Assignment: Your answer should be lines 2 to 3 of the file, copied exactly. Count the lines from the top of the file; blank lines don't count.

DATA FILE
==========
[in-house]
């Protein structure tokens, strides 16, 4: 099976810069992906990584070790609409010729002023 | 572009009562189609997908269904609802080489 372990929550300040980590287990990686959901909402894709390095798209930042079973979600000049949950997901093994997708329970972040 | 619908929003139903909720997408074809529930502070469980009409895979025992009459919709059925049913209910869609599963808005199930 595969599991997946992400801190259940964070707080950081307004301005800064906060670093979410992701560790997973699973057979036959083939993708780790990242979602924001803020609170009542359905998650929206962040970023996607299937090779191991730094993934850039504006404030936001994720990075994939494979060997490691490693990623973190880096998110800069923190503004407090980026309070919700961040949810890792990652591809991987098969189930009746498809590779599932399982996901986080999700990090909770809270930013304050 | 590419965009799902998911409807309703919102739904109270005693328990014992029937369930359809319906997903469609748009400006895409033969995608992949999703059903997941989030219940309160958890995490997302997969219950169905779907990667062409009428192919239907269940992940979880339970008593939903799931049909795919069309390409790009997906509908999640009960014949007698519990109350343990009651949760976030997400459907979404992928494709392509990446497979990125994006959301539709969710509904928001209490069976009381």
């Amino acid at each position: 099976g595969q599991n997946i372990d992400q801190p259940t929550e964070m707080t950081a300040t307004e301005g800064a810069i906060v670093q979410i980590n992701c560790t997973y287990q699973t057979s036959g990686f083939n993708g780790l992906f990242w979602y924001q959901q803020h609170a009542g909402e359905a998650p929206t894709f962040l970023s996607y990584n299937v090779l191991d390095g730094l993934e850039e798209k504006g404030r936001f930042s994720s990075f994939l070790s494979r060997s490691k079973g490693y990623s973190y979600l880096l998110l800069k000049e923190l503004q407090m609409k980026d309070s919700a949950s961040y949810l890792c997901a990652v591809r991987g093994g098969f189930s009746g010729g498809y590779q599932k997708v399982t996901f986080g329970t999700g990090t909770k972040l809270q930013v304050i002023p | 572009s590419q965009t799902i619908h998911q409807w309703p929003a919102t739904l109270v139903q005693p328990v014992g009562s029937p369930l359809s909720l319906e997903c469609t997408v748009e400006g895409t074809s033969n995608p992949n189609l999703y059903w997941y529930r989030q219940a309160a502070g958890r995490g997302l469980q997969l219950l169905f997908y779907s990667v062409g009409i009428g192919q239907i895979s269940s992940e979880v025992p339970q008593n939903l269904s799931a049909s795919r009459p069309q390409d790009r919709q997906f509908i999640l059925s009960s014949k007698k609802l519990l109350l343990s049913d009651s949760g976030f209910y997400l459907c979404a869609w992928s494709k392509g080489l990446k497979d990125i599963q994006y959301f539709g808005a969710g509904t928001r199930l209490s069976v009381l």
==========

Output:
């Protein structure tokens, strides 16, 4: 099976810069992906990584070790609409010729002023 | 572009009562189609997908269904609802080489 372990929550300040980590287990990686959901909402894709390095798209930042079973979600000049949950997901093994997708329970972040 | 619908929003139903909720997408074809529930502070469980009409895979025992009459919709059925049913209910869609599963808005199930 595969599991997946992400801190259940964070707080950081307004301005800064906060670093979410992701560790997973699973057979036959083939993708780790990242979602924001803020609170009542359905998650929206962040970023996607299937090779191991730094993934850039504006404030936001994720990075994939494979060997490691490693990623973190880096998110800069923190503004407090980026309070919700961040949810890792990652591809991987098969189930009746498809590779599932399982996901986080999700990090909770809270930013304050 | 590419965009799902998911409807309703919102739904109270005693328990014992029937369930359809319906997903469609748009400006895409033969995608992949999703059903997941989030219940309160958890995490997302997969219950169905779907990667062409009428192919239907269940992940979880339970008593939903799931049909795919069309390409790009997906509908999640009960014949007698519990109350343990009651949760976030997400459907979404992928494709392509990446497979990125994006959301539709969710509904928001209490069976009381």
């Amino acid at each position: 099976g595969q599991n997946i372990d992400q801190p259940t929550e964070m707080t950081a300040t307004e301005g800064a810069i906060v670093q979410i980590n992701c560790t997973y287990q699973t057979s036959g990686f083939n993708g780790l992906f990242w979602y924001q959901q803020h609170a009542g909402e359905a998650p929206t894709f962040l970023s996607y990584n299937v090779l191991d390095g730094l993934e850039e798209k504006g404030r936001f930042s994720s990075f994939l070790s494979r060997s490691k079973g490693y990623s973190y979600l880096l998110l800069k000049e923190l503004q407090m609409k980026d309070s919700a949950s961040y949810l890792c997901a990652v591809r991987g093994g098969f189930s009746g010729g498809y590779q599932k997708v399982t996901f986080g329970t999700g990090t909770k972040l809270q930013v304050i002023p | 572009s590419q965009t799902i619908h998911q409807w309703p929003a919102t739904l109270v139903q005693p328990v014992g009562s029937p369930l359809s909720l319906e997903c469609t997408v748009e400006g895409t074809s033969n995608p992949n189609l999703y059903w997941y529930r989030q219940a309160a502070g958890r995490g997302l469980q997969l219950l169905f997908y779907s990667v062409g009409i009428g192919q239907i895979s269940s992940e979880v025992p339970q008593n939903l269904s799931a049909s795919r009459p069309q390409d790009r919709q997906f509908i999640l059925s009960s014949k007698k609802l519990l109350l343990s049913d009651s949760g976030f209910y997400l459907c979404a869609w992928s494709k392509g080489l990446k497979d990125i599963q994006y959301f539709g808005a969710g509904t928001r199930l209490s069976v009381l």